Mediterranean diet, cognitive function, and dementia – A systematic review of the evidence

Source: Advances in Nutrition

A growing body of evidence suggests that adherence to the Mediterranean diet (MD)
may protect against cognitive decline and dementia. Many epidemiologic studies and several randomized controlled trials (RCTs) have found positive effects of the MD on cognitive function, but findings remain inconsistent. The aim of this systematic review was to provide an update on the current knowledge of the effects of the MD on cognitive function, cognitive impairment, Alzheimer disease (AD), and all-type dementia.

Read more here >

read more
OnOctober 21, 2016, posted in: News by

Motivators and barriers for older people participating in resistance training – A systematic review

Source: Journal of Aging and Physical Activity

Regular participation in resistance training is important for older people to maintain their health and independence, yet participation rates are low. The study aimed to identify motivators and barriers to older people participating in resistance training.

Read more here >

read more
OnOctober 21, 2016, posted in: Home page feature, News by

Older peoples’ unmet needs result in lower quality of life

Source: University of Auckland

Older New Zealanders with unmet needs have a lower quality of life, according to new research from the University of Auckland.

Research that examined socioeconomic and cultural profiles and correlates of quality of life in non-Māori New Zealanders of advanced age, found that despite these challenges, a higher proportion of women reported they can count on someone to help with daily tasks, (83 percent vs 77 percent in men).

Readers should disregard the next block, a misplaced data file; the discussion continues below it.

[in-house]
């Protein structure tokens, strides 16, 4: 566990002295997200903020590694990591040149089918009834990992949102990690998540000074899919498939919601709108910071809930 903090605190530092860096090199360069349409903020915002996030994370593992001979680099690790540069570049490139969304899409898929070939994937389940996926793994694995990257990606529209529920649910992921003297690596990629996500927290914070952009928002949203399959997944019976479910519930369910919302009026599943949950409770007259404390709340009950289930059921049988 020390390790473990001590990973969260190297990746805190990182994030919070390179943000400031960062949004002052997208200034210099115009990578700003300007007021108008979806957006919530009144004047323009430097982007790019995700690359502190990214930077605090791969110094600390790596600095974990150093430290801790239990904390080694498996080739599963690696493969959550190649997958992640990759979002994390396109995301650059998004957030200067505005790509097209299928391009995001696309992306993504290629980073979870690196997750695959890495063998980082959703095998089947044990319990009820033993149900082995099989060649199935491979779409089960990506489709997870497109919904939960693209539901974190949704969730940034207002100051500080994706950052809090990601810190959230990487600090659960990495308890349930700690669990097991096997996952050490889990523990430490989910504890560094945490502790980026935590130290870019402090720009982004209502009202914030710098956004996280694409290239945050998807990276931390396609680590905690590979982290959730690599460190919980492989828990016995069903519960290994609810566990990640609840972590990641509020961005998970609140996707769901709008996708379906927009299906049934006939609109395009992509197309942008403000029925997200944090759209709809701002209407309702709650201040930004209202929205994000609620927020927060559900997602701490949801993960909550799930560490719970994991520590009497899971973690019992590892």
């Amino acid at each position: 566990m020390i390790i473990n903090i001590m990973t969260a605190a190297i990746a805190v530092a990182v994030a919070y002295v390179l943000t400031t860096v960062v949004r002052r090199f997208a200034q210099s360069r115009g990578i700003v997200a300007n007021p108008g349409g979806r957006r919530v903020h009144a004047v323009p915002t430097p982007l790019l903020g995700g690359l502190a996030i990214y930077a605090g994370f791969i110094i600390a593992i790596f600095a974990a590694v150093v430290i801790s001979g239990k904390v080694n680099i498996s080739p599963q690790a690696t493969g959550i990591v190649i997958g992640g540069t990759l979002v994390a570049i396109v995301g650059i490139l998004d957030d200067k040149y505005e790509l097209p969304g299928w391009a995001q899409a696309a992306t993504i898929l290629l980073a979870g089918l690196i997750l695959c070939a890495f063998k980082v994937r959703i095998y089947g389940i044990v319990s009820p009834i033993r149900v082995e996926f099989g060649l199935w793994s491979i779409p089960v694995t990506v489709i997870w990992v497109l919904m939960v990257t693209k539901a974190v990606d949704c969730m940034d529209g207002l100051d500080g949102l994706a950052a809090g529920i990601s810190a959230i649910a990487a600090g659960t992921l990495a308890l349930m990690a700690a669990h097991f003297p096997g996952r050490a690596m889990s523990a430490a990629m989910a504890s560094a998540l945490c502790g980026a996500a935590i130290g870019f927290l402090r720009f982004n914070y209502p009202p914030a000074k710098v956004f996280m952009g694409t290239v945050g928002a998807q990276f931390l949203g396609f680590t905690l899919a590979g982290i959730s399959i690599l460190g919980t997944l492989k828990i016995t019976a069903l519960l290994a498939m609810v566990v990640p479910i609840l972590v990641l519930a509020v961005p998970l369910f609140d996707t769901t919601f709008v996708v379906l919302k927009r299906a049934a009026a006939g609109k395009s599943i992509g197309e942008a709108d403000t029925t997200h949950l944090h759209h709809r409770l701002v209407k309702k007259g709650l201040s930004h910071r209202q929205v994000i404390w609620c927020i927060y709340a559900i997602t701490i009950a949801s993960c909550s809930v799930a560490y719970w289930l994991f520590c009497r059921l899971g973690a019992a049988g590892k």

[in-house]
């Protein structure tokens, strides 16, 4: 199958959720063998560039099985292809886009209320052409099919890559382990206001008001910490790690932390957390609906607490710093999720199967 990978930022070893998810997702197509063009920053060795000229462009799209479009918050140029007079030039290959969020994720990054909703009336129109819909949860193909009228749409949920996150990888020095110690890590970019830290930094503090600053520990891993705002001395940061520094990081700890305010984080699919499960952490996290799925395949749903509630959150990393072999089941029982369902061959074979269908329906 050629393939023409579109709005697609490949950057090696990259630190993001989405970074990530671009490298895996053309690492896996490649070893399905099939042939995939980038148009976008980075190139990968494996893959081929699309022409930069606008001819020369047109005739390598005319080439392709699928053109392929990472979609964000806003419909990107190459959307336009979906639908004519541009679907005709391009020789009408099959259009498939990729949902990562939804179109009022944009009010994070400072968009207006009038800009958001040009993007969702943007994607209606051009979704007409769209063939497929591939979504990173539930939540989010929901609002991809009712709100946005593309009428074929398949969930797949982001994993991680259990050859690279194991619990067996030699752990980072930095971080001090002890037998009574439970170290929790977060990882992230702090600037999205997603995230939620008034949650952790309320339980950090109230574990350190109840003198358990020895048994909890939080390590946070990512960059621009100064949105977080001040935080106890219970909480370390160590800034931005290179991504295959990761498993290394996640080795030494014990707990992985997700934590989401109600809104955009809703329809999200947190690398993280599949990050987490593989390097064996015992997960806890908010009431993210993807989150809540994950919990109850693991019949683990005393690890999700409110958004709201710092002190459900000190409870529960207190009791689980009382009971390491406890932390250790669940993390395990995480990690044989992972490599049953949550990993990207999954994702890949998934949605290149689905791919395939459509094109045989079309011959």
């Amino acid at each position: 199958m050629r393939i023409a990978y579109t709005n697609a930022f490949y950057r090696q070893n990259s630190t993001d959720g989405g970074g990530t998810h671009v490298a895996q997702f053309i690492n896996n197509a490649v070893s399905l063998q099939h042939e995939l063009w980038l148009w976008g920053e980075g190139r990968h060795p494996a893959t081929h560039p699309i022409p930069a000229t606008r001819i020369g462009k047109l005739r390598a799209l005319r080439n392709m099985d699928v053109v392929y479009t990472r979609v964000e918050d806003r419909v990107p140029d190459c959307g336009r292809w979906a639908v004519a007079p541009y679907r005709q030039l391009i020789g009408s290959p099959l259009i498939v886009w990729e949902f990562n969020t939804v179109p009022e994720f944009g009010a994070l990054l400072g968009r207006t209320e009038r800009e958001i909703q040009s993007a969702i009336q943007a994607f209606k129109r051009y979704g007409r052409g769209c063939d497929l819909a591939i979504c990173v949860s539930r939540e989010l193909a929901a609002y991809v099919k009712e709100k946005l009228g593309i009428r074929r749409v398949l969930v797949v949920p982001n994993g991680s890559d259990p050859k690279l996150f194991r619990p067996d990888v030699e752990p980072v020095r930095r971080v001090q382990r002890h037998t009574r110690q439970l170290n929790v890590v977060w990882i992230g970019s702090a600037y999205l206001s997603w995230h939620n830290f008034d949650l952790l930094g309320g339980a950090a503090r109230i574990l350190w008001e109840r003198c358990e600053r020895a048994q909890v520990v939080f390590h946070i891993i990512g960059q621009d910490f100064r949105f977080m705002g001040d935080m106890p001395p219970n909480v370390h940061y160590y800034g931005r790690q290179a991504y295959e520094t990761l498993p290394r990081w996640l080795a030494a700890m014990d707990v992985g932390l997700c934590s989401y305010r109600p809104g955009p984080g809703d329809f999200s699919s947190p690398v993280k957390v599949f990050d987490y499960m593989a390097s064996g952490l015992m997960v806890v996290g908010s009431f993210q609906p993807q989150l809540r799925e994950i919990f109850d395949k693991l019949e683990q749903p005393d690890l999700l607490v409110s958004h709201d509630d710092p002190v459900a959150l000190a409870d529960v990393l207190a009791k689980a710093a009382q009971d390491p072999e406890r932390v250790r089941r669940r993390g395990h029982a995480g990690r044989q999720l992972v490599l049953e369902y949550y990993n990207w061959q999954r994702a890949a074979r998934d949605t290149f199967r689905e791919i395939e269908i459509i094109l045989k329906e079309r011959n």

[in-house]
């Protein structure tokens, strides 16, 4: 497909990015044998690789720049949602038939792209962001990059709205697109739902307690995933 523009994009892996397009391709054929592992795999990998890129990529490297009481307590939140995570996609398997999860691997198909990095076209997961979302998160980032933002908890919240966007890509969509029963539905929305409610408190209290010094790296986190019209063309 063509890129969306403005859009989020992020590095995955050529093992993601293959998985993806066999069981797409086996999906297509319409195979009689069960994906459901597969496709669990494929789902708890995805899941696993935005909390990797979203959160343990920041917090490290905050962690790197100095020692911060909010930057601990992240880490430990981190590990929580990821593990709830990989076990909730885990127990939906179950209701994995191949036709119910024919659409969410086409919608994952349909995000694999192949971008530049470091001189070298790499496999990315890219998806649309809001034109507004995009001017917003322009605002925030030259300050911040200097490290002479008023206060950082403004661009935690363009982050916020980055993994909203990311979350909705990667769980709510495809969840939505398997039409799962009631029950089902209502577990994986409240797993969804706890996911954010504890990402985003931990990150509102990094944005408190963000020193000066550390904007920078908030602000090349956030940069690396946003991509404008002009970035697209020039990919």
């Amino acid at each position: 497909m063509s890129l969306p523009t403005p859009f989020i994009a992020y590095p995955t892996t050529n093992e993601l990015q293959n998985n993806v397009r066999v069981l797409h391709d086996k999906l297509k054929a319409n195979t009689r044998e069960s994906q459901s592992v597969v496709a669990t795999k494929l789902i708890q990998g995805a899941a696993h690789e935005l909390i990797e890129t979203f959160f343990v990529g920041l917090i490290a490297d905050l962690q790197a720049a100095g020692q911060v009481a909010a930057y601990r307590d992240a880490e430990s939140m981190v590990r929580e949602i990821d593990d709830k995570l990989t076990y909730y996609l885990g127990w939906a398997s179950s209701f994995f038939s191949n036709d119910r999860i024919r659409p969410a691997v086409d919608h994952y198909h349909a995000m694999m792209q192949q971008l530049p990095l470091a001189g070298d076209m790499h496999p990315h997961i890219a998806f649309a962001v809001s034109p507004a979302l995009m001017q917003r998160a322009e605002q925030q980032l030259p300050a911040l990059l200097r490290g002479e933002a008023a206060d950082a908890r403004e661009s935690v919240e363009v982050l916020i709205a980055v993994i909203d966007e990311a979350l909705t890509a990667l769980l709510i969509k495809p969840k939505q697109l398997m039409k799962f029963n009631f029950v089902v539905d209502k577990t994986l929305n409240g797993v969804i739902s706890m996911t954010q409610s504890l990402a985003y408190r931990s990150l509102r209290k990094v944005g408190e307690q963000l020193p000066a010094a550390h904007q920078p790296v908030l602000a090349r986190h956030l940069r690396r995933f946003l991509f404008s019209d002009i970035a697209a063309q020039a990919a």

Read more here >

read more
OnOctober 20, 2016, posted in: Home page feature, News by

NZ needs radical overhaul on dementia care

Source: NewsHub

A global report warns that countries like New Zealand are unprepared for a surge in dementia cases.

The latest World Alzheimer Report says half of dementia cases go undiagnosed and there’s not enough focus on services and support.

The report makes key recommendations, including:

  • Continuous, holistic and integrated healthcare for people with dementia;
  • Increasing the role of primary care services to increase diagnosis and continuing care;
  • Introducing care pathways to improve standards and tackle the lottery dementia patients and their carers experience in accessing care and support;
  • More investment into research on cost-effective care;
  • Prioritising the search for new treatments.

Read more here >

read more
OnOctober 20, 2016, posted in: Home page feature, News by

Talkin’ ’bout my generation

Source: INsite Magazine

Jude Barback looks at the benefits, challenges,
practicalities and limitations of intergenerational activities.